Two cases on Capital Gains Tax Private Residence Relief (PRR): one where the timely use of a main residence election would have saved the day, and the other where a property did not qualify as a "residence".

In Alison Clarke V HMRC [2014] TC04062 a claim for PRR failed due to lack of documentary evidence

  • The taxpayer had failed to nominate which of several houses was her main private residence
  • She unable to prove that she had made either of two properties that she was renovating her main residence.

Key factors in evidence: no change of address to either property, no insurance or use of utilities in the properties.

In Lindsay Meikle v HMRC [2014] TC04054 a property was not fit for human habitation; according to the sales particulars. HMRC argued as such it was not possible to claim that it was a residence.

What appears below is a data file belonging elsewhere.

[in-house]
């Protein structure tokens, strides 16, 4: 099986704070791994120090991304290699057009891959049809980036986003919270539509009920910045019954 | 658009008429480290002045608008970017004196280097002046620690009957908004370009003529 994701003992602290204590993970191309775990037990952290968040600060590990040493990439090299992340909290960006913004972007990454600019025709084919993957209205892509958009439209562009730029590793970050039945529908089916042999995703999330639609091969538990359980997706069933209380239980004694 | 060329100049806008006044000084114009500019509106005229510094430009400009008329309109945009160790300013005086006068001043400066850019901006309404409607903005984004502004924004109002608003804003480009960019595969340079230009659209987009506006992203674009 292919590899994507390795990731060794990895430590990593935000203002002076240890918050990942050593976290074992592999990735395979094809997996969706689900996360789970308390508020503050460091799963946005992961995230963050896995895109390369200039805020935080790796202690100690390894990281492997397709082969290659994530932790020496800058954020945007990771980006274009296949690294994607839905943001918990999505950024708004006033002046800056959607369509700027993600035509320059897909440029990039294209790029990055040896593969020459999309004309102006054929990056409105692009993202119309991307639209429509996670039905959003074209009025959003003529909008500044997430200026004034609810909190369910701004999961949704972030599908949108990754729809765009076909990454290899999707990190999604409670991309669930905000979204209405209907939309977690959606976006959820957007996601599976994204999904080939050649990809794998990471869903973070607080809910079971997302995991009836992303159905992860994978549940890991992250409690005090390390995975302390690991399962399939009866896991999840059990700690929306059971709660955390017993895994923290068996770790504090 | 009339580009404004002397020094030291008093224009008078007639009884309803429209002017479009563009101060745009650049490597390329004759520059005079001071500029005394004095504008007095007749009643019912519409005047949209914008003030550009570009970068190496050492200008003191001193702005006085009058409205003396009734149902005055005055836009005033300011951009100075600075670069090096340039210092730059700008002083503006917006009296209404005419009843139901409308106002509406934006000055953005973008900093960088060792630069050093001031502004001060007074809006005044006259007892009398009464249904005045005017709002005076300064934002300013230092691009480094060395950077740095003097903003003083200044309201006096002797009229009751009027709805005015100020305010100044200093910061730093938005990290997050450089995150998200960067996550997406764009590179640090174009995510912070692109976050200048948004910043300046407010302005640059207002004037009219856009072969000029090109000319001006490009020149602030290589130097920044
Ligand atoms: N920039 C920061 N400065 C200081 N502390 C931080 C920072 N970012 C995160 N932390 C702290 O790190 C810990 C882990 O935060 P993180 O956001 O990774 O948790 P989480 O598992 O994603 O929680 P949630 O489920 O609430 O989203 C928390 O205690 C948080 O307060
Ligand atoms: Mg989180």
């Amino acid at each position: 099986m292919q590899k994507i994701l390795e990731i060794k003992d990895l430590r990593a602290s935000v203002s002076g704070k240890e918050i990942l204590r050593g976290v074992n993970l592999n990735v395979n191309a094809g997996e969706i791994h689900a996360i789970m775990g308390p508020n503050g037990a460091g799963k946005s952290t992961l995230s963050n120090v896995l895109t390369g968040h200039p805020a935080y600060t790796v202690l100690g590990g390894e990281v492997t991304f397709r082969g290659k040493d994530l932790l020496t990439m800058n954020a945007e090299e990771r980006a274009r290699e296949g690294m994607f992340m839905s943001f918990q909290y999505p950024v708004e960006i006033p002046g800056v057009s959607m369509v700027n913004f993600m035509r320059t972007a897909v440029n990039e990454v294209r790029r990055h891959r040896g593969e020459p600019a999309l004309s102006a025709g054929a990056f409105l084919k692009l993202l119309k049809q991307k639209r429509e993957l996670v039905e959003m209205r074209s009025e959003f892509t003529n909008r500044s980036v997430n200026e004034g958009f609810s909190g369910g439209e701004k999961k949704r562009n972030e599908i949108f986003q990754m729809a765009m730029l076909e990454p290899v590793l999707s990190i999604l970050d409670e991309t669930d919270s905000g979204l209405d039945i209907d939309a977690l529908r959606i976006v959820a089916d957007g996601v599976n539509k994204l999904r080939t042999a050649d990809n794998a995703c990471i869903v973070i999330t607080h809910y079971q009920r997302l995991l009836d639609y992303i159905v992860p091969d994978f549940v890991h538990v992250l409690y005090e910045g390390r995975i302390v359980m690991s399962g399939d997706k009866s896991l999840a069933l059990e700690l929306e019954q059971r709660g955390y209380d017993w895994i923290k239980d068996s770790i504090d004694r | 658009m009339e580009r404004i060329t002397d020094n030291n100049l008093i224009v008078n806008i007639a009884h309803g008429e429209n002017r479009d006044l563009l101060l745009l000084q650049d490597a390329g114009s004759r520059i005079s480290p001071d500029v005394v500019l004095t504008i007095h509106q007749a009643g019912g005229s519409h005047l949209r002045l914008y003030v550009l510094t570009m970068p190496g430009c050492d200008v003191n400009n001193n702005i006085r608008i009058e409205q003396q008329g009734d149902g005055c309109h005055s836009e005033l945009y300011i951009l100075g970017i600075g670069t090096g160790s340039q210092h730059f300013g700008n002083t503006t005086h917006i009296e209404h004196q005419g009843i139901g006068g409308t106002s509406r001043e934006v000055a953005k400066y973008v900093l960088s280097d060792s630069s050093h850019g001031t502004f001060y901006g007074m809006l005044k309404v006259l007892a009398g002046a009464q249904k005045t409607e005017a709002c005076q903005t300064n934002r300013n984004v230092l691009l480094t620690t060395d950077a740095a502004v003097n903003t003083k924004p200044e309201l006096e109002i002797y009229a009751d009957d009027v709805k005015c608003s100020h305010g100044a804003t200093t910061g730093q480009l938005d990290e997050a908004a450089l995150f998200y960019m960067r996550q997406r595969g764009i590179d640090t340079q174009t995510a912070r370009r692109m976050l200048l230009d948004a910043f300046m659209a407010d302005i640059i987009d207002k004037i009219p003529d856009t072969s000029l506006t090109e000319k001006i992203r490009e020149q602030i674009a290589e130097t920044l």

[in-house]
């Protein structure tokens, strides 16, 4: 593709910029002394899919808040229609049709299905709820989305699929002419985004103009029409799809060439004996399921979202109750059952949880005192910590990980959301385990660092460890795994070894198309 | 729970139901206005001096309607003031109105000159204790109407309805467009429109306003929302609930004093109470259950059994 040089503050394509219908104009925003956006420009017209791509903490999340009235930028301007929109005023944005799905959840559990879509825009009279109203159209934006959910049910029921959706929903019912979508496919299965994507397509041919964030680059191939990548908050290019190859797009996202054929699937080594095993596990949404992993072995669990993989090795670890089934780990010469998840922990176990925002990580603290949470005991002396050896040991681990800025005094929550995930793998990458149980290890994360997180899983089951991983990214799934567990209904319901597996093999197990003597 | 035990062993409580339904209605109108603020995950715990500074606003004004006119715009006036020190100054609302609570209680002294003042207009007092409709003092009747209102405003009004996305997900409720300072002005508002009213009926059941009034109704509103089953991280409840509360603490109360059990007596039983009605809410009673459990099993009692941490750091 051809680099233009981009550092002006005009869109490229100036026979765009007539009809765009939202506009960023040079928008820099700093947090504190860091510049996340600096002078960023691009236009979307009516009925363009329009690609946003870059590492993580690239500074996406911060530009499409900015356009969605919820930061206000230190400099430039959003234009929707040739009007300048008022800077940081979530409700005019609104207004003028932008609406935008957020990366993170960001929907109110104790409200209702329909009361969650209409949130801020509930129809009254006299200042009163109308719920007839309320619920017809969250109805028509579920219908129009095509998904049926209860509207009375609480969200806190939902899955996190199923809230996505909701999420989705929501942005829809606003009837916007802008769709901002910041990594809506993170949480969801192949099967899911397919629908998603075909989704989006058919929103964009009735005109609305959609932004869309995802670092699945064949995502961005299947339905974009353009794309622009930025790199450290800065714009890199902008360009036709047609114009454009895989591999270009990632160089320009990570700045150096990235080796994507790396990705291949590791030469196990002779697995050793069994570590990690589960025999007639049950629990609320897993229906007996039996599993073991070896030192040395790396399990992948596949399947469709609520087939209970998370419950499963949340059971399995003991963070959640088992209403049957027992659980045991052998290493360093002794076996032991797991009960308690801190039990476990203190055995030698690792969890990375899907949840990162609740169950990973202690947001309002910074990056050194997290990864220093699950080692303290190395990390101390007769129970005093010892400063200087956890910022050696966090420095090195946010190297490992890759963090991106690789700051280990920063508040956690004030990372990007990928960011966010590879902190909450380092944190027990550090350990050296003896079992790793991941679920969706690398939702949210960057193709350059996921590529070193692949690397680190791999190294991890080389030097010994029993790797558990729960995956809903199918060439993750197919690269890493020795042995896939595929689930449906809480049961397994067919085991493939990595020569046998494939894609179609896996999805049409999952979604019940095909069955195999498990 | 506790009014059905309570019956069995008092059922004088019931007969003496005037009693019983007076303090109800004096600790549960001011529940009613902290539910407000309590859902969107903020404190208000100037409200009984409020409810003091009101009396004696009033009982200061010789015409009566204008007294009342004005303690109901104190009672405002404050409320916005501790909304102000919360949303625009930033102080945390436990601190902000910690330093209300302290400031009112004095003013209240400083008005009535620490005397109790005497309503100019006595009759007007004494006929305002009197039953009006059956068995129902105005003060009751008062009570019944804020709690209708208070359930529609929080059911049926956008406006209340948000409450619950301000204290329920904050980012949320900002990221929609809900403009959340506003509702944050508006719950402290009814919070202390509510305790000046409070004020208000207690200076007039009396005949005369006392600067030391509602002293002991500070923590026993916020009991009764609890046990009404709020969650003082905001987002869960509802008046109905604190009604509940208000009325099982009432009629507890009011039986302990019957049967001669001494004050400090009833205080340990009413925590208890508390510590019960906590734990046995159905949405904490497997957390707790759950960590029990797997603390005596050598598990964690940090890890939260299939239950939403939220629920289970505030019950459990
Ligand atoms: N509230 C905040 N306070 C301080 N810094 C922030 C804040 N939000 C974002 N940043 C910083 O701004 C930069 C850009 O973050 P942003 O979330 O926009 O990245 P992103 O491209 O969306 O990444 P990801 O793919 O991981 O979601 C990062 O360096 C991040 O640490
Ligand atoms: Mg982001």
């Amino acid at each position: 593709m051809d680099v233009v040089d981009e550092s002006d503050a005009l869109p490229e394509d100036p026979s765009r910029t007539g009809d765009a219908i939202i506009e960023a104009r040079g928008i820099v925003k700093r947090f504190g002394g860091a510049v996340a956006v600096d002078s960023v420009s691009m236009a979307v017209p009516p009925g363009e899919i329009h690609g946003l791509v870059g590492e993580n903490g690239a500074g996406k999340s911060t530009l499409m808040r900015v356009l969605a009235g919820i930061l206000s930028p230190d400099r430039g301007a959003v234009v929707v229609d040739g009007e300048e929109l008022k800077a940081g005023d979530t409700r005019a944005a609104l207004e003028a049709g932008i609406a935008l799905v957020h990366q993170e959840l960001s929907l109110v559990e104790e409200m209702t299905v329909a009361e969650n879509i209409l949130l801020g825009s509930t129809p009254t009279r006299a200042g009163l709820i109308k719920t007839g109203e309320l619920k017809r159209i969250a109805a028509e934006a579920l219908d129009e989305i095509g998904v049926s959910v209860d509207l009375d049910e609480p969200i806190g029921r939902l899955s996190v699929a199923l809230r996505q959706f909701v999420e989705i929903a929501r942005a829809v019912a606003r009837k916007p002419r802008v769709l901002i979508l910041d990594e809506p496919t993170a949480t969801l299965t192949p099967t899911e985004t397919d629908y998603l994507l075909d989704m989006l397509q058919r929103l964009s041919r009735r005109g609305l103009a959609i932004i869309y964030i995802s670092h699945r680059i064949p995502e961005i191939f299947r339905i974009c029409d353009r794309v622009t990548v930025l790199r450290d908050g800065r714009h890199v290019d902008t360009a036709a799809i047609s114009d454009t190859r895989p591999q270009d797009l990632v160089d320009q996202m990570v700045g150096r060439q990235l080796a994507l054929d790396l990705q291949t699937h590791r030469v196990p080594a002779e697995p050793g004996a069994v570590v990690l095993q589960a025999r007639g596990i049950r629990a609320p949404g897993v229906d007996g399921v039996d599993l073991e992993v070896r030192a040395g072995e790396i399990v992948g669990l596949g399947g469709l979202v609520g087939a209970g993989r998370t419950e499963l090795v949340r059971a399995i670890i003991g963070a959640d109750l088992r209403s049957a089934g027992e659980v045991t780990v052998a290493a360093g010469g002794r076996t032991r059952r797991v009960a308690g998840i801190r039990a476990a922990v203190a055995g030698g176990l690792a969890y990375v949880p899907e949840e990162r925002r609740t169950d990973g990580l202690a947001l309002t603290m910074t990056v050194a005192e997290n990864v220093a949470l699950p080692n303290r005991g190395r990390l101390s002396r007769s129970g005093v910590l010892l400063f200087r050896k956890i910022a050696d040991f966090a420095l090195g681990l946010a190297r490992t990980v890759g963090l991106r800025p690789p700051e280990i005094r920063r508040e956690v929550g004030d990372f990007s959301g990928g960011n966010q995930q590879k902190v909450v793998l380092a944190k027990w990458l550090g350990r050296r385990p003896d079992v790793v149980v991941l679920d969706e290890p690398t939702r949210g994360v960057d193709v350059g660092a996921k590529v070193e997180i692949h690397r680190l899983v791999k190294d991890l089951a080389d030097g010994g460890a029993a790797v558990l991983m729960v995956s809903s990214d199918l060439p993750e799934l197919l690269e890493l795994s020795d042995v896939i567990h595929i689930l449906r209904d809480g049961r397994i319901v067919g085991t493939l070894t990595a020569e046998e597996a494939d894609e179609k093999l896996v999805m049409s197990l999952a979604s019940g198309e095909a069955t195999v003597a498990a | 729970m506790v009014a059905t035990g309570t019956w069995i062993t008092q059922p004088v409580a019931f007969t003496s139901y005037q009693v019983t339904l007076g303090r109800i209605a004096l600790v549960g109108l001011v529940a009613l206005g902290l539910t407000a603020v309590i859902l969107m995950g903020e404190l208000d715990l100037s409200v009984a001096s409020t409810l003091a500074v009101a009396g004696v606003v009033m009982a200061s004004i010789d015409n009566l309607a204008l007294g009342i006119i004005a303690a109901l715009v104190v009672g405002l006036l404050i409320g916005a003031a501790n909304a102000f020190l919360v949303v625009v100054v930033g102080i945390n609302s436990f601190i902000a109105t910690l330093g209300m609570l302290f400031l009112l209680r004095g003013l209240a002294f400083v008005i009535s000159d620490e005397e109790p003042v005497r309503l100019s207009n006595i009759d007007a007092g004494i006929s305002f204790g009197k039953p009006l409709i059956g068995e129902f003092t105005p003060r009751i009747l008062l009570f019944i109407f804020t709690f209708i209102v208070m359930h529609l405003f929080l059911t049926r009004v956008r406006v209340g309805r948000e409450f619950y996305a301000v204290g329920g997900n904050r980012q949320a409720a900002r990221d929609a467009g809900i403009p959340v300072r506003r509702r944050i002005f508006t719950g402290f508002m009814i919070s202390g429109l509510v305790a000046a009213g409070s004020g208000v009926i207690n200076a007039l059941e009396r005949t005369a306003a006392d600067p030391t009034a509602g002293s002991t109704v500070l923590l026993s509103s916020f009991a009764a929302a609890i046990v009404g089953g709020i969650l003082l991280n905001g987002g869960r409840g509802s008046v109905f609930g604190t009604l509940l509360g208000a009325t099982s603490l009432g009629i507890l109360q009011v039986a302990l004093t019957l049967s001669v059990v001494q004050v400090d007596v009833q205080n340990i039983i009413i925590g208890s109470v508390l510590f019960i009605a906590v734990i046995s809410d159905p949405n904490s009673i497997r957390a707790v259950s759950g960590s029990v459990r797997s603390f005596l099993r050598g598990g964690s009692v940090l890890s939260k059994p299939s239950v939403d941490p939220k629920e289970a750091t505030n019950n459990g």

Whilst noting that the taxpayer had failed to claim “principal private residence relief” (sic), the taxpayer did not live in the property and so failed to establish any quality of occupation.

For a further planning point and discussion on making successful main residence elections and factors that determine "what is a residence" see our detailed guide CGT Main Private Residence relief for examples, tips and planning points